You may be a great leader. You stay fit at work, both physically and mentally, and lead others to being the best people they can be. However, just because you’re great at leading doesn’t mean you’re more than human. Like any human, you’re going to have your off days.
But what happens when those off times are more than just a few days? You may not feel as motivated to lead as much as you used to, and you don’t know why. It may be burnout.
This is when you’re no longer feeling motivated to succeed. Maybe it’s due to not accomplishing everything you want, or because the work you do is repetitive. No matter how enthusiastic you are to lead, if you feel too burnt out, you may suffer from quite a few consequences.
When you feel burnt out, you may feel cynical, exhausted, and less professional. No matter how much you try to keep it together, you’re still having problems doing so. Burnout can not only be from your job, but from your entire lifestyle as well.
Symptoms of Burnout
Burnout isn’t a psychological disorder yet, but it still has quite a few signs and symptoms. Here are a few of them.
- You may just feel tired. If you’re a sleepless leader, it could be that catching up to you, but even those who sleep like babies can still have burnout. You may feel emotionally exhausted and physically tired as well. You may have that drained feeling when you get home, or during your job.
- Your performance isn’t what it used to be. Again, everyone is going to have their off days at work, and an occasional hiccup shouldn’t be a concern. However, if that off day is an off week, this could be a problem. Maybe you don’t sound as enthusiastic, or your solutions aren’t as creative. Either way, you feel like something is wrong, but you may not know how to fix it.
- You just feel removed from your job. You may feel like you don’t belong here, and this may make it difficult to perform. In cases like these, it’s important to take an honest look at yourself.
How to Cope with Burnout
- Admit to It
Some people, especially leaders, don’t want to admit that anything is wrong, especially if they have a team to lead. However, ignoring it is just going to make it worse. A good leader should open up about their problems, even if it’s to themselves. Don’t let burnout hang over you; admitting you have a problem is always the first step.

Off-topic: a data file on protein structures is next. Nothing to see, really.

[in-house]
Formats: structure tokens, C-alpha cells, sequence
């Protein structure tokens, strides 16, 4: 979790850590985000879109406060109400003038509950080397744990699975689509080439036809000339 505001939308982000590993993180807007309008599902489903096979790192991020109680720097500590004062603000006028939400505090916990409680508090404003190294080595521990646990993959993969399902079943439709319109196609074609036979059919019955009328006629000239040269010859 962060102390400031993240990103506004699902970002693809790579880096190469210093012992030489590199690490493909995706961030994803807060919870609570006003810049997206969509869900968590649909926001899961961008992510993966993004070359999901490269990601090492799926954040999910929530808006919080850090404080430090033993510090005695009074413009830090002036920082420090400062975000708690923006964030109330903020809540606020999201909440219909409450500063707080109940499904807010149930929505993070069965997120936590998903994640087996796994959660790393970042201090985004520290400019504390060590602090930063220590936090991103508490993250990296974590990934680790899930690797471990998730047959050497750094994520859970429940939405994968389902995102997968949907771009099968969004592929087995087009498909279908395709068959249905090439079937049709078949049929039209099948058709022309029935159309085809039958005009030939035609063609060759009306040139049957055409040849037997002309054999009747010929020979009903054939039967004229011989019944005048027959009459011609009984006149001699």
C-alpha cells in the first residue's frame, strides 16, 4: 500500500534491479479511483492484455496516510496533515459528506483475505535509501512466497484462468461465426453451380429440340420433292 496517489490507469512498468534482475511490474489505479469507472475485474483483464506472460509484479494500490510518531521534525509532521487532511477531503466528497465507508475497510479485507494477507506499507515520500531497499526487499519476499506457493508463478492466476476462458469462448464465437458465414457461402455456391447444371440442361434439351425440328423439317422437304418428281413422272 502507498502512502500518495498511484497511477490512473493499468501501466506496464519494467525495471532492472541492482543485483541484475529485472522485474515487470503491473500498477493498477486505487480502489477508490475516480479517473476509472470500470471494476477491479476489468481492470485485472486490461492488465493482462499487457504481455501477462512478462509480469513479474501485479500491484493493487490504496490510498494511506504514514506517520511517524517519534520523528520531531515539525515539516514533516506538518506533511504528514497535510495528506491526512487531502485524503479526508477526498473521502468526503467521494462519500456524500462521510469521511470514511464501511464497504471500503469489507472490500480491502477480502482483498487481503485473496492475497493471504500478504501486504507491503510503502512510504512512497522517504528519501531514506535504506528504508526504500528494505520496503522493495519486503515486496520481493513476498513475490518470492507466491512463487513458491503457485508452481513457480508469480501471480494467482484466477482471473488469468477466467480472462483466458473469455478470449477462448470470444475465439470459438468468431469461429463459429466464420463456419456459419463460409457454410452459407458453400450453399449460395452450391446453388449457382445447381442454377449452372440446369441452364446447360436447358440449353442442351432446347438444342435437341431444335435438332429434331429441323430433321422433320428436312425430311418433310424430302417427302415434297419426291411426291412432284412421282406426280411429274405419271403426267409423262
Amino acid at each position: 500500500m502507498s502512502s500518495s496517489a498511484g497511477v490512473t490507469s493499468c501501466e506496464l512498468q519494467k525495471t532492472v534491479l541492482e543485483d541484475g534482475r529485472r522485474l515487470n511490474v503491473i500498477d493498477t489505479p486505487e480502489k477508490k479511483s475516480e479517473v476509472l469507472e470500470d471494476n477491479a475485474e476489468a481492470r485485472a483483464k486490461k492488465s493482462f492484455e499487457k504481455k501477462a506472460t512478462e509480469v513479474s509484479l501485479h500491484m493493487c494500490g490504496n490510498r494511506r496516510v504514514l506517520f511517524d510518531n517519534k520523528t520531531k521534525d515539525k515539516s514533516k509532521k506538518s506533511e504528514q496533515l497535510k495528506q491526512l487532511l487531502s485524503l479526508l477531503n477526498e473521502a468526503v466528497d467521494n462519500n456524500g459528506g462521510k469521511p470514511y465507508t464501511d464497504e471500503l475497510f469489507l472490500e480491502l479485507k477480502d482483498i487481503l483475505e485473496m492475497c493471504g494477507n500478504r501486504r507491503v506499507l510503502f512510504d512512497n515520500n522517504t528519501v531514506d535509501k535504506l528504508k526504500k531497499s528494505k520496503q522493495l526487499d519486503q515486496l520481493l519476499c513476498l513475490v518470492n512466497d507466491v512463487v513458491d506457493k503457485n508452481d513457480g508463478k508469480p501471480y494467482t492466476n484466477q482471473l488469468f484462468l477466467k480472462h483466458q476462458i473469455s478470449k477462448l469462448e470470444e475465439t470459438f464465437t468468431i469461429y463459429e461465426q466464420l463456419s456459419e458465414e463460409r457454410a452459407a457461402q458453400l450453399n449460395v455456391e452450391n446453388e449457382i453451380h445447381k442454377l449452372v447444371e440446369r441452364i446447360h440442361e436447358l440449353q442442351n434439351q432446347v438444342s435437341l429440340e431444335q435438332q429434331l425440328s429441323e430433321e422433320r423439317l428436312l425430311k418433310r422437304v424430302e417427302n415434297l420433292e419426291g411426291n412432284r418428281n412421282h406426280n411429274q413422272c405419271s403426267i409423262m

- Think of the Cause
Burnout sometimes doesn’t have a singular cause and may be a combination of a few different reasons. With that said, you should always take a step back and write down some reasons you may think burnout is happening. For some, it may be because the work isn’t too interesting. For others, it may be a problem with the family. Figuring out the causes is another important step, one that you may need a little help with.
- It’s Not an Easy Fix
Some people may think that burnout is an easy fix, but it’s not. Taking a little vacation may relieve the symptoms a little bit, but if you haven’t fixed the causes, your relief may not be for very long. The point is that burnout requires much more care than your average problem.
- Who Else is Burnt Out?
If you’re leading, are the people you lead feeling this as well? Why not have a meeting to discuss each other’s mental health? Be entirely open and make sure that everyone feels happy and ready to open up about their feelings. Make sure to be empathetic when you’re discussing burnout with your peers.
Finally, any form of burnout should be treated. Sometimes, this may involve making changes to your business or management. Other times, it may involve personal changes at home.
Either way, it can be a challenge for you to figure out how to treat yourself. Sometimes, you know the causes, but may not know the solutions. In a case like that, seeking help is the solution. Therapy can help by:
- Giving you some definitive reasons for why you’re feeling this way. It can sometimes be a challenge to gather all of the reasons, and a therapist can help you find which reasons are leading to your burnout.
- Creating a plan to change yourself. Burnout can be due to quite a few reasons, so you need a cogent plant to tackle those reasons one by one. A therapist can help make that plan and keep you accountable as you make your journey towards that plan.
- Preventing it in the future. If you don’t feel burnt out anymore, you should make sure you don’t feel these emotions again. A therapist can help with that as well.
Burnout happens to the best of us, so don’t feel ashamed if you have it. Instead, think of ways to tackle it like a true leader.
Marie Miguel Biography
Marie Miguel has been a writing and research expert for nearly a decade, covering a variety of health- related topics. Currently, she is contributing to the expansion and growth of a free online mental health resource with BetterHelp.com. With an interest and dedication to addressing stigmas associated with mental health, she continues to specifically target subjects related to anxiety and depression.